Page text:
Bernard Baruch once said: “Vote for the man who promises least; he’ll be the least disappointing!”
During the last election, the Liberal party clearly had its thumb on the pounding pulse of political cynicism in PEI and wrote the following in its policy platform: “…we must work to reduce public cynicism about democracy and government which, unfortunately, has never been higher.” Enter Wade MacLauchlan.
Wade promised to be different; to consult and truly listen to Islanders; to honour democratic processes; to be transparent and accountable; and many Islanders believed he was sincere. Now, with each new broken promise, Islanders feel betrayed, disillusioned and really confused. Why is he doing this? It makes no sense that Wade would mislead us so badly, especially with his commitments regarding the education of our children. And what were those commitments?
Two key questions were asked during the Leader’s debate on Education held on April 11, 2015: Moderator: “Do you support the election of School Board Trustees in the English Language School Board?”
Wade: “Yes….That’s the point of a school board. It’s got to be about governance, not about operations.”
Moderator: “Do your plans include possible school closures in the future?”
Wade: “Let me say, we started out by speaking about school boards and the responsibility and authority they would have…when those school boards are in place, and they have authority, what a premier says here today shouldn’t tie their hands.”
Two commitments written in the Liberal Education Platform were: (1) No plans to close schools; and (2) Move forward with School Board Elections in 2016.
During the Premier’s 2016 year-end interview with the Guardian he was asked: “Some people believe certain schools will definitely close and others will see their students rezoned. Have those decisions already been made?” Wade: “Absolutely not….This is genuinely in the hands of the communities.” That is, unfortunately, not true.
As Minister of Education, Hon. Doug Currie stated in a February 3rd CBC Compass interview: “Cabinet does make the final decision on any recommendation on school amalgamation or school closures.” And those recommendations to Cabinet are coming from three individuals appointed by government, one of whom is the Deputy Minister of Education.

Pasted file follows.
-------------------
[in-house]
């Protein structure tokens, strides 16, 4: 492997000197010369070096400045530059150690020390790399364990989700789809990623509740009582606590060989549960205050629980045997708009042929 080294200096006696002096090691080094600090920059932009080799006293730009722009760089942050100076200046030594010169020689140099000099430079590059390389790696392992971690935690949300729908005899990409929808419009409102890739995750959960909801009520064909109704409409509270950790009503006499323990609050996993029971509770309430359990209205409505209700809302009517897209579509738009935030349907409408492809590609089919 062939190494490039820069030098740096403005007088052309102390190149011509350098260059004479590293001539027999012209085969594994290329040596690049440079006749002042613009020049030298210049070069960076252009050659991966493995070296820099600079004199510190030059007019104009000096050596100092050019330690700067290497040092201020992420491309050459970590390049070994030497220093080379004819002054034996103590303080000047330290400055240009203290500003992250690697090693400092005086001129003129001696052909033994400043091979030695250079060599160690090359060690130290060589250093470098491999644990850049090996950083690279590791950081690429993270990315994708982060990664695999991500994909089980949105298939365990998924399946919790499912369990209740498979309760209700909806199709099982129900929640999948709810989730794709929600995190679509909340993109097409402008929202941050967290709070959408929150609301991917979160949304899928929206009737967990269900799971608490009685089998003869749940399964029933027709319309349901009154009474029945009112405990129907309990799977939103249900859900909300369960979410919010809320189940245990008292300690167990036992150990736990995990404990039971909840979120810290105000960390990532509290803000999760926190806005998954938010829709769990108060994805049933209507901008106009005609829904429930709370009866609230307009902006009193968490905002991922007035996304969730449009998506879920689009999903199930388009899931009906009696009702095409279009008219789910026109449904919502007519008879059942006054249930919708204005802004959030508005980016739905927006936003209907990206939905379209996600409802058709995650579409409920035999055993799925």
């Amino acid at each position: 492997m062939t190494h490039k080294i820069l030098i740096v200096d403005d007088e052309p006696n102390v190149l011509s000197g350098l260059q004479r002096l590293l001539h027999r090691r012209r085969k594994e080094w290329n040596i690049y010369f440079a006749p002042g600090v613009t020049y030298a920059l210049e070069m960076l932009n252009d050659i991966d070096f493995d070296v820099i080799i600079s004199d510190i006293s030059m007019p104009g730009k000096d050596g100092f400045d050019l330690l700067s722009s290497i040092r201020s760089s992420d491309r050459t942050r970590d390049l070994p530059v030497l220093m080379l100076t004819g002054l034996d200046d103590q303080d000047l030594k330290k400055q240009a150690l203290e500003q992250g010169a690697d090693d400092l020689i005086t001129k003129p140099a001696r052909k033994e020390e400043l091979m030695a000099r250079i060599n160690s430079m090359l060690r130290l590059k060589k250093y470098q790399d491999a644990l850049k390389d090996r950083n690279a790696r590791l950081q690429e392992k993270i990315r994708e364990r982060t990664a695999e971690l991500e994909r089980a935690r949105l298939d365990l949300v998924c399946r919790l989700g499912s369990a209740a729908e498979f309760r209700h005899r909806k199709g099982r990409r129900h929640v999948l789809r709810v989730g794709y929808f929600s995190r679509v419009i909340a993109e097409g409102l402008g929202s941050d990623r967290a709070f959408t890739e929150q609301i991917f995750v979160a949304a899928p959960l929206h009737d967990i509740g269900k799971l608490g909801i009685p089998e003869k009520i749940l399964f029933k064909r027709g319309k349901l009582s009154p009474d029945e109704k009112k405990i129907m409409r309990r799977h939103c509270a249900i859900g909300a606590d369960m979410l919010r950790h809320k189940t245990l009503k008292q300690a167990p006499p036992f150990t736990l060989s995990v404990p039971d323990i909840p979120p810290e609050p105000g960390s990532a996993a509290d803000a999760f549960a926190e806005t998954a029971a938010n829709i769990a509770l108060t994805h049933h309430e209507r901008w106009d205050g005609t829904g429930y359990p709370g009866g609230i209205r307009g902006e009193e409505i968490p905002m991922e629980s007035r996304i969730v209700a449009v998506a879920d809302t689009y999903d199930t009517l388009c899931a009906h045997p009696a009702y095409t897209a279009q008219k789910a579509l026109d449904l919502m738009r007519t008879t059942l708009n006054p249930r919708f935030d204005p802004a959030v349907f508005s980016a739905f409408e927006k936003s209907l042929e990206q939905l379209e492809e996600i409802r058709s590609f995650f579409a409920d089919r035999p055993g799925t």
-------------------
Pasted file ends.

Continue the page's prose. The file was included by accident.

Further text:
By Wade’s own standard, there was “a clear question” on education policy presented to him before he was elected. He answered that question saying he would establish an elected English Language School Board in 2016, further clarifying that an elected Board would govern independently, with authority to decide such issues as school closures.
As David Weale so aptly put it in his talk during the Kinkora meeting on February 2nd: “If our government says ‘We won’t build any bridges,’ and there’s a washout, and they build a bridge…that’s not unacceptable; but when they say: ‘We won’t close schools,’ and a year later they close five….that’s unacceptable, that’s devious, that’s treacherous.”
If Premier MacLauchlan is to recover any measure of respect and integrity as leader of our province, he must immediately impose a moratorium on school closures until an elected English Language School Board is established and able to assume responsibility for envisioning and charting a new course for education in P.E.I….hopefully, one that doesn’t require closing any more small schools.
Once again, Kevin you have hit the nail on the head! However, it would appear the problem is,not many people want to hear this message. We have come to a point where we have so much information that we either don’t recognize ” truth” any more or, and this is more of a problem, don’t feel confident enough to promote it.
Great piece Kevin. On Feb 4, 2017 4:50 PM, “Guest Opinions in PEI Newspapers” wrote:
> Kevin J. Arsenault posted: ” Bernard Baruch once said: “Vote for the man > who promises least; he’ll be the least disappointing!” During the last > election, the Liberal party clearly had its thumb on the pounding pulse of > political cynicism in PEI and wrote the following in its pol” >
You have brought up many excellent points, Kevin.